• Name: pokt001

  • Type: A

  • Value: [Linode_IP_Address]

  • TTL: 300

After setting up your DNS record, wait a few minutes for it to propagate. Then use the following command to check that the DNS record is working:

The examples in this tutorial will use pokt001 as the server on the domain, so will be used as the DNS name. Please replace this throughout with your own server and domain name.

ping -c 3

You should see a response that looks something like this:

64 bytes from icmp_seq=0 ttl=47 time=92.403 ms
64 bytes from icmp_seq=1 ttl=47 time=142.828 ms
64 bytes from icmp_seq=2 ttl=47 time=182.456 ms

If the IP address matches the IP address of your Linode instance, you’re all set!

It can sometimes take longer than a minute for the DNS record to propagate. So, be patient if things don’t seem to work right away.

4. Login with SSH

Now that we've set up a DNS record, we will use SSH (Secure Shell Protocol) to log in to our server and continue the setup process.

SSH is a secure way to connect to your Linode instance from a remote machine, like your local computer. We’ll be using SSH to complete the rest of the setup process.

If your local computer uses Linux, Windows 10 or later, or is a Mac you can SSH into your node by doing the following:

Don’t forget to replace with your DNS name.

You’ll be asked for your password. This is the root password that you set when you created your Linode.

If you’re using an older version of Windows that doesn't have a built-in SSH client, you might need to install PuTTY or a different SSH client.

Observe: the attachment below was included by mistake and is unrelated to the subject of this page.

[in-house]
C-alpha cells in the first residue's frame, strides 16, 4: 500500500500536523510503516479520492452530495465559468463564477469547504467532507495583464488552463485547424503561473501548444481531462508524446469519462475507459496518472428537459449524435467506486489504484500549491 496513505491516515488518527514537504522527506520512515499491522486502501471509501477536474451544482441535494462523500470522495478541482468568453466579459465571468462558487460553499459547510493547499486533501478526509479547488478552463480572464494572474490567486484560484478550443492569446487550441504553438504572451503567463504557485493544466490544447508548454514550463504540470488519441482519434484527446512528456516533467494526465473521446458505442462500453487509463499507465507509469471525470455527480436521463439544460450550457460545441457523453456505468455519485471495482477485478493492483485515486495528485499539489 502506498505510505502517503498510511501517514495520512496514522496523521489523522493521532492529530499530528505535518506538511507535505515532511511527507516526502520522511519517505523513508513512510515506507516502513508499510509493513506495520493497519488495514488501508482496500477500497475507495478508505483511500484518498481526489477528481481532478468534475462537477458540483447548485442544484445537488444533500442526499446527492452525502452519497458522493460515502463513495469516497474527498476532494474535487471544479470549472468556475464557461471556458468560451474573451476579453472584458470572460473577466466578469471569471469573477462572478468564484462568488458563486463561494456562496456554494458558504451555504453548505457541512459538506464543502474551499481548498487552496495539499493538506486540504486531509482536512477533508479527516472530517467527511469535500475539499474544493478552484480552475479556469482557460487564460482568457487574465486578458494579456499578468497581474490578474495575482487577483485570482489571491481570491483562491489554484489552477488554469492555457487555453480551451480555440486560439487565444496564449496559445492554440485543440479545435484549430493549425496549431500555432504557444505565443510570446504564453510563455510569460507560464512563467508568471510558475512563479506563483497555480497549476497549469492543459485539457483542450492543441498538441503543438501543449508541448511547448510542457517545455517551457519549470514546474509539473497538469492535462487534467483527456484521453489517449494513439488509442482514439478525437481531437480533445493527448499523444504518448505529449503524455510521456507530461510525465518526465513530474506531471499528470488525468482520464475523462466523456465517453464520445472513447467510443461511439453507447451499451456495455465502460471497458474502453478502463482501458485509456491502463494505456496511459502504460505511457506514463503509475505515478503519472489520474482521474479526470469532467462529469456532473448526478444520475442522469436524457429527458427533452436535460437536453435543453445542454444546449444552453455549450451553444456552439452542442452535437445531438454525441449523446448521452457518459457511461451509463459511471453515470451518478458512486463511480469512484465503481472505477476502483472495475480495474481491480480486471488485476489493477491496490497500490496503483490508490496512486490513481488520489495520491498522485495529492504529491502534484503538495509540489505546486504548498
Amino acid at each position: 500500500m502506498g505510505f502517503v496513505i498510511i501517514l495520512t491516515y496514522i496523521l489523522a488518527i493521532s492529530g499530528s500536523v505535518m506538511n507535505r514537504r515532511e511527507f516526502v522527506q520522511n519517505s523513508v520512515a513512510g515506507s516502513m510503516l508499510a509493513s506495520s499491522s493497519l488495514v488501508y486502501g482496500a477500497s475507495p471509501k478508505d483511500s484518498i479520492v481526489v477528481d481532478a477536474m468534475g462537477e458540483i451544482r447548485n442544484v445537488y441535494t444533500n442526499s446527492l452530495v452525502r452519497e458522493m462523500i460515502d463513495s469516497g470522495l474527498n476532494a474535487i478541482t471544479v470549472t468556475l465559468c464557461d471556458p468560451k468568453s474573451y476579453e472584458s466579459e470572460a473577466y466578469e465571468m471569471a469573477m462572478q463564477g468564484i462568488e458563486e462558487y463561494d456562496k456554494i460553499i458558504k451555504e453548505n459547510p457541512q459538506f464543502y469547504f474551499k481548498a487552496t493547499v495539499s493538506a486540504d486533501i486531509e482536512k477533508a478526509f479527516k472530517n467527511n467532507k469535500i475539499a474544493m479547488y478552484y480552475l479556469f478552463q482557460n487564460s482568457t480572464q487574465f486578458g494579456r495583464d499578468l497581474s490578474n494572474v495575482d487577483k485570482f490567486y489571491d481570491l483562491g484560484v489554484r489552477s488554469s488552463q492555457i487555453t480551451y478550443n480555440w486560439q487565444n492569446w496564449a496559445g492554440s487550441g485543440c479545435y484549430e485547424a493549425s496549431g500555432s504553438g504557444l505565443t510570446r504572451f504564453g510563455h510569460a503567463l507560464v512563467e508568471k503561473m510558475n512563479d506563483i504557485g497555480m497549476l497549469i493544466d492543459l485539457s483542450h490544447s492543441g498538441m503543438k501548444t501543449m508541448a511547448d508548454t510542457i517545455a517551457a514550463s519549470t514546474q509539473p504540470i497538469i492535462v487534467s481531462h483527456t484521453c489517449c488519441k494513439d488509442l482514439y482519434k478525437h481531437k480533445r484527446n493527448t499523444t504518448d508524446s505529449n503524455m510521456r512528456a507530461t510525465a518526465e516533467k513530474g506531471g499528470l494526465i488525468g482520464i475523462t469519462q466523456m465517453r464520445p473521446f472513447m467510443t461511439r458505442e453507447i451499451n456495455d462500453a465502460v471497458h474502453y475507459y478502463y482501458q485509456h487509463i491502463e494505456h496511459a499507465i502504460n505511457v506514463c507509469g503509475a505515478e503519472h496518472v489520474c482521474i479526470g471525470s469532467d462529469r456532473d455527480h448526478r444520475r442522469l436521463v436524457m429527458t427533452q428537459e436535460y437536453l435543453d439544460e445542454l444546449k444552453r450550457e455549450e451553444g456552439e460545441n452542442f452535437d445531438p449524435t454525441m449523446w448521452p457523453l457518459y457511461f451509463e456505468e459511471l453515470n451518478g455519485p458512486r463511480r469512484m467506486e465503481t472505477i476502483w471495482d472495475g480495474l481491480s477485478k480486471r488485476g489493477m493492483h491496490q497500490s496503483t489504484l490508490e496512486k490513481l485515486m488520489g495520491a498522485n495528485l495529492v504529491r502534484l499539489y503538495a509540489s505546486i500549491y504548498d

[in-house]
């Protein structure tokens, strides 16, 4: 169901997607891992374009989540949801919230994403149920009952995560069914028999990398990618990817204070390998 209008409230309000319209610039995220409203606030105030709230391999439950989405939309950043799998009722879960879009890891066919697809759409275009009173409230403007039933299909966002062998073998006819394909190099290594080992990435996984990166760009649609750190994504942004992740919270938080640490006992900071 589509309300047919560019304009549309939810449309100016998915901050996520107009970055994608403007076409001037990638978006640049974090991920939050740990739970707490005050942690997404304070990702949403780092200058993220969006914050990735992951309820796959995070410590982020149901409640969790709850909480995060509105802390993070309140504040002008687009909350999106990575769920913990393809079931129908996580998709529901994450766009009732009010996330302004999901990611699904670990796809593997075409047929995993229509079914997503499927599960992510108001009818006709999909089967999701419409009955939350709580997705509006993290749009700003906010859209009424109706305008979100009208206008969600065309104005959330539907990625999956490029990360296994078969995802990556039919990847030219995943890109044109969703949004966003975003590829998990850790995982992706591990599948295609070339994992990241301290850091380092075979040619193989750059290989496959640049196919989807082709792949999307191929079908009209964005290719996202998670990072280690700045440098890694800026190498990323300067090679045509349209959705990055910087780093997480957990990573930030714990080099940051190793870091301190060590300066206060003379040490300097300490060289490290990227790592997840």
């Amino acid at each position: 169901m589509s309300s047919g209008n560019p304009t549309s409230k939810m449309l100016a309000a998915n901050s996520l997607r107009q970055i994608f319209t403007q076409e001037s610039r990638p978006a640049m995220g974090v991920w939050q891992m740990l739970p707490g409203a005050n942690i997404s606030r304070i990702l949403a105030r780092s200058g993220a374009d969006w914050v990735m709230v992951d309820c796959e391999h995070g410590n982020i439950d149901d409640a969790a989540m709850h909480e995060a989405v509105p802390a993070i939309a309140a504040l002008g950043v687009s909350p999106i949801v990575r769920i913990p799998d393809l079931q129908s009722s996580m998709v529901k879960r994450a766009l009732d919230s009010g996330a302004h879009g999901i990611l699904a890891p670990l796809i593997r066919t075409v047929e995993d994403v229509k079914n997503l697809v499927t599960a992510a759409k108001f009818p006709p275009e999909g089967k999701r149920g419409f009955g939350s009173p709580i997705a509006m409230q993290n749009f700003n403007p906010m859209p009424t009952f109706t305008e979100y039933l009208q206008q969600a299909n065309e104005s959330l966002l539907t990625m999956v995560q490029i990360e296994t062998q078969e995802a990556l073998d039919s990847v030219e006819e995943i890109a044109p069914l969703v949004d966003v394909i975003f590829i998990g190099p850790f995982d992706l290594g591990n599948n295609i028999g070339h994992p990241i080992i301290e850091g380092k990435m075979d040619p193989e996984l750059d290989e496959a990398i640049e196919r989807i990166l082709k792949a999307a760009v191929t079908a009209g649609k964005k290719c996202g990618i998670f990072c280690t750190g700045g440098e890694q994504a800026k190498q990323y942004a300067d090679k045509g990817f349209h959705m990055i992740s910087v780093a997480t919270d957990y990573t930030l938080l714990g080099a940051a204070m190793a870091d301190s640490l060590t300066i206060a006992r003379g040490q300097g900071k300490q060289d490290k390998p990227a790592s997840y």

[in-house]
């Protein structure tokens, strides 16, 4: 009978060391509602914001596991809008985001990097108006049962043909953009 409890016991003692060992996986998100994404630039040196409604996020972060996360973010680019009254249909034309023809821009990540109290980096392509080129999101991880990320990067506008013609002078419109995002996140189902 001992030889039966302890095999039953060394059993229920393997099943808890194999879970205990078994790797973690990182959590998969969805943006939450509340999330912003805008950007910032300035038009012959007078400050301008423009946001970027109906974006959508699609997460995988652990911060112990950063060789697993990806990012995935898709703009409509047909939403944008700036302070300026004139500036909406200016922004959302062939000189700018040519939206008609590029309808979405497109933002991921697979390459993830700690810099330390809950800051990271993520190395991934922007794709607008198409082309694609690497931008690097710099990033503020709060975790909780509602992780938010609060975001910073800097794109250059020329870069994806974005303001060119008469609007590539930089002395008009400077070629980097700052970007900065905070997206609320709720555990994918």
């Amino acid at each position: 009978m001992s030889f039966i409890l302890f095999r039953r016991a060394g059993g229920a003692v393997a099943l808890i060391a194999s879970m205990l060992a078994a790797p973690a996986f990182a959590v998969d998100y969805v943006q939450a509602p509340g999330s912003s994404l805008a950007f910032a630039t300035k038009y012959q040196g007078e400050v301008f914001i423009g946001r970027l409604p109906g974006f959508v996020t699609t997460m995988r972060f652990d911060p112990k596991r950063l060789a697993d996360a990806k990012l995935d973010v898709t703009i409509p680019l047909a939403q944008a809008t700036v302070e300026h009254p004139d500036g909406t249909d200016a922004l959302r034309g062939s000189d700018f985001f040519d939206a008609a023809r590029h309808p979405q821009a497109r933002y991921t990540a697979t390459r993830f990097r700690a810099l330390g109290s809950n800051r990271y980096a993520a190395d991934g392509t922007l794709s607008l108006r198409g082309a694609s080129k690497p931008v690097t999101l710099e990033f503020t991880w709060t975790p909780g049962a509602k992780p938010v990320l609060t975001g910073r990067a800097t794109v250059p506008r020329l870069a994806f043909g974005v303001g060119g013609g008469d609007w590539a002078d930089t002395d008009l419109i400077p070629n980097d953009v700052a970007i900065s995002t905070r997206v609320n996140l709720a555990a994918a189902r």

5. Set the hostname

At this point you should be logged into your node as the root user.

In a previous step, we set the DNS name for the node. Now we’ll use the same name for the hostname on the server.

To set the server hostname do as follows:

  1. Open the /etc/hostname file with the following command:

    nano /etc/hostname
  2. Change the localhost value to the hostname of your node (for example,

  3. Save the file with Ctrl+O and then Enter.

  4. Exit nano with Ctrl+X.

  5. Reboot the server with the following command:

  6. Wait for the server to reboot then SSH back in as the root user before continuing.

6. Create a Pocket user account

For security reasons do not to use the root user. Instead, create a new user and add this user to the sudo group.

To do so, enter the following commands:

  1. Create a new user named pocket, add it to the sudo group, and set the default shell to bash. If you want to specify the location of the home directory, you can use the -d option followed by the path to the home directory: